When the New York State Dept. of Transportation put together a needs analysis in early 2008, it based its projections on inflation rates from prior projects.
“We had seen rapid escalations in construction costs that were averaging about 20%,” says Stanley Gee, NYS DOT acting commissioner.
But during 2008 the department started noticing a difference. “The bids were only going up 7% above our estimates last year,” Gee says. “And this year they have been averaging about 12% below our estimates.”
At the same time the number of bidders on each project is up. “There is more competition out there,” Gee says. “Contractors are hungry for work.”
Across the region, tight credit markets and the recession are delaying or stalling many projects, derailing the building boom that fueled skyrocketing construction costs. As work dries up, contractors aggressively bidding on projects are driving down construction costs.
The New Jersey Department of Transportation recently received bids on 14 stimulus projects. “The low bids were under our estimates for 11 of the 14 contracts,” says Erin Phalon, spokesperson for NJDOT. On two specific projects, the Interstate 295 roadway reconstruction and the Route 52 causeway, the low bids were 6% below NJDOT estimates, Phalon says.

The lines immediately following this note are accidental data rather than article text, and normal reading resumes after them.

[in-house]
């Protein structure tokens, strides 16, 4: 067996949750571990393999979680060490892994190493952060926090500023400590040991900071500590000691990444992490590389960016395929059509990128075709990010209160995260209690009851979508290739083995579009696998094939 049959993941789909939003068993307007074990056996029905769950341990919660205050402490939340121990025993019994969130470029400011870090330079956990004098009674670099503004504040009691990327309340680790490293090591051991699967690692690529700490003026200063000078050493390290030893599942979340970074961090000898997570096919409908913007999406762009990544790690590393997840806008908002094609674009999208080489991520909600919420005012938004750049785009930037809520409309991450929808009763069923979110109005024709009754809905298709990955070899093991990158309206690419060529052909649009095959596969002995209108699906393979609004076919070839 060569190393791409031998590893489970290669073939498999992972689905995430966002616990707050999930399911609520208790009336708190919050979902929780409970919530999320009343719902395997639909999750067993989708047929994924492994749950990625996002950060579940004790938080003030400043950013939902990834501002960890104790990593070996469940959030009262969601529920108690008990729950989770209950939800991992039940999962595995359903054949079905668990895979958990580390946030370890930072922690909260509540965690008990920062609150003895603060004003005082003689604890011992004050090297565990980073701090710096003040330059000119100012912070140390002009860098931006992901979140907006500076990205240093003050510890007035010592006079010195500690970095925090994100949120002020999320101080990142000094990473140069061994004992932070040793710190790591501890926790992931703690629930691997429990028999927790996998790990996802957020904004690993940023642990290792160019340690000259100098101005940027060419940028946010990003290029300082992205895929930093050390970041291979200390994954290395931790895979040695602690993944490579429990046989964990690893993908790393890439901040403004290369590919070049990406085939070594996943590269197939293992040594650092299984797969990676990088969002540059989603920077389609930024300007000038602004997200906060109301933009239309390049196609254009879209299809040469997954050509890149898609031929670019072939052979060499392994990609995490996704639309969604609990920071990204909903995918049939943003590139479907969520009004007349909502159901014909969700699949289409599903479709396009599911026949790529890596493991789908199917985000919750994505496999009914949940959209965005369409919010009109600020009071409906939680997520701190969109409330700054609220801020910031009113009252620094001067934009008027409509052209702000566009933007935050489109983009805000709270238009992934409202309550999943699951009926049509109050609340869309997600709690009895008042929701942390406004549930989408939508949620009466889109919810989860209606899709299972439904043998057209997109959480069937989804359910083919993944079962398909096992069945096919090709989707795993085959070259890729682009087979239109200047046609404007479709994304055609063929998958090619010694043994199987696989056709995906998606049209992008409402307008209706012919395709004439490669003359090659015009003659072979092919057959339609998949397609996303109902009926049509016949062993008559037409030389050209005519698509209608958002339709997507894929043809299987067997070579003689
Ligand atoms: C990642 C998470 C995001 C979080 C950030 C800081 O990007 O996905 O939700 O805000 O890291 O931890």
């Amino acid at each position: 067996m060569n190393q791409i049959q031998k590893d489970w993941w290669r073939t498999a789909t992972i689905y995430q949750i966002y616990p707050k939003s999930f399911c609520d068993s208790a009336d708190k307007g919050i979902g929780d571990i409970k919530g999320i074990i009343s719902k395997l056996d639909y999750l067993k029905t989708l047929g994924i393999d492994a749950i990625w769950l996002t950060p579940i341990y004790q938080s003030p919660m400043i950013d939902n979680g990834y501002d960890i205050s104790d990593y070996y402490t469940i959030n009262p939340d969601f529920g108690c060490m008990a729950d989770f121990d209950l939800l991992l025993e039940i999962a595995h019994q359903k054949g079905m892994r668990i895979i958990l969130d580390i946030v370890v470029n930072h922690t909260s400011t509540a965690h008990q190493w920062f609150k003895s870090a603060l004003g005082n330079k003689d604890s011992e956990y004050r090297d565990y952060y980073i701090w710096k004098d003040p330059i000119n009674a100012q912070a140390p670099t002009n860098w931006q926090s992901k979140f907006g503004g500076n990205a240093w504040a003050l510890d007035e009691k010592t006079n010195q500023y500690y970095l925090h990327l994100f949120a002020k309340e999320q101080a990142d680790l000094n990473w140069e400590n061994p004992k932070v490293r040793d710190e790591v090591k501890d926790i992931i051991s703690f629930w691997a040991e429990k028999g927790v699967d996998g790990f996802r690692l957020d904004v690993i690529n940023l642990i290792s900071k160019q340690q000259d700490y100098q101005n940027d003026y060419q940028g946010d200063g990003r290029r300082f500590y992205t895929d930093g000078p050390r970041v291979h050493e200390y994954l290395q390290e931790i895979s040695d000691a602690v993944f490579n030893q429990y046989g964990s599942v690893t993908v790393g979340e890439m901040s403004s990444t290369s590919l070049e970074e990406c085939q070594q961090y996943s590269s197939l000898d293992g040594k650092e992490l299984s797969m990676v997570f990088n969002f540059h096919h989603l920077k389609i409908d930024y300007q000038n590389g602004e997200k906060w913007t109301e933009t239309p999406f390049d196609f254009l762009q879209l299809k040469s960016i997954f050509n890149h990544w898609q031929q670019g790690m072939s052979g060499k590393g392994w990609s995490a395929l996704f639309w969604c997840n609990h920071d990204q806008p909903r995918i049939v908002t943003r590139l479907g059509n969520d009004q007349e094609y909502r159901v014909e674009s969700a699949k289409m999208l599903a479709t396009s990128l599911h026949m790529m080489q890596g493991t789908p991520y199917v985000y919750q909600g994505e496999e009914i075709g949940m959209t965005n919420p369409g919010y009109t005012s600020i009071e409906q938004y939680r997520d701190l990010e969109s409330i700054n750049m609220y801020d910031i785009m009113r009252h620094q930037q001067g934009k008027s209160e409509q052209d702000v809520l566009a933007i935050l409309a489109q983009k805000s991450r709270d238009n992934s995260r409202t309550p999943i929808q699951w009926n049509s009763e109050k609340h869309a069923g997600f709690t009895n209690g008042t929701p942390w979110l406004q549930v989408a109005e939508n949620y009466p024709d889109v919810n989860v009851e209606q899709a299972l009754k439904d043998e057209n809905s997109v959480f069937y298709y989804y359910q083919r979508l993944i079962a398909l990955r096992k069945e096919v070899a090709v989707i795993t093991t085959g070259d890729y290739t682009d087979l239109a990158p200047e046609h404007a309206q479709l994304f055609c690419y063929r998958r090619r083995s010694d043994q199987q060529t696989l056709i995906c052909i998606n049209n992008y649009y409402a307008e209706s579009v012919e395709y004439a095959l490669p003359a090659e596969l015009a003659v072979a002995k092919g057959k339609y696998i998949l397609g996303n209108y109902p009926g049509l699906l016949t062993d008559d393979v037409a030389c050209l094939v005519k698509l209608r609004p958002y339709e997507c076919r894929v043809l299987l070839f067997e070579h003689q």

Sharon Greenberger, president and CEO of the NYC School Construction Authority, says she is seeing seven to 12 bidders on projects that last year might have seen two to four. Costs and escalation rates are coming down, as well, and bid ranges are tightening, she adds. “Where the price range might have been 20%, now it’s more like 5%,” Greenberger says.
In Milford, Conn., the Perry Hill public school project received 23 bids, up from the six bids a similar project would have seen last year. The winning bid from W&M Construction, Stamford, Conn., was just 0.1% lower than the next highest bid, says.
Durels cites three factors contributing to lower bids: price drops on finished goods, contractors tightening profit margins and subcontractors trying to increase labor productivity. “Subcontractors are dropping prices by about 20% from their peak about 12 months ago,” he says.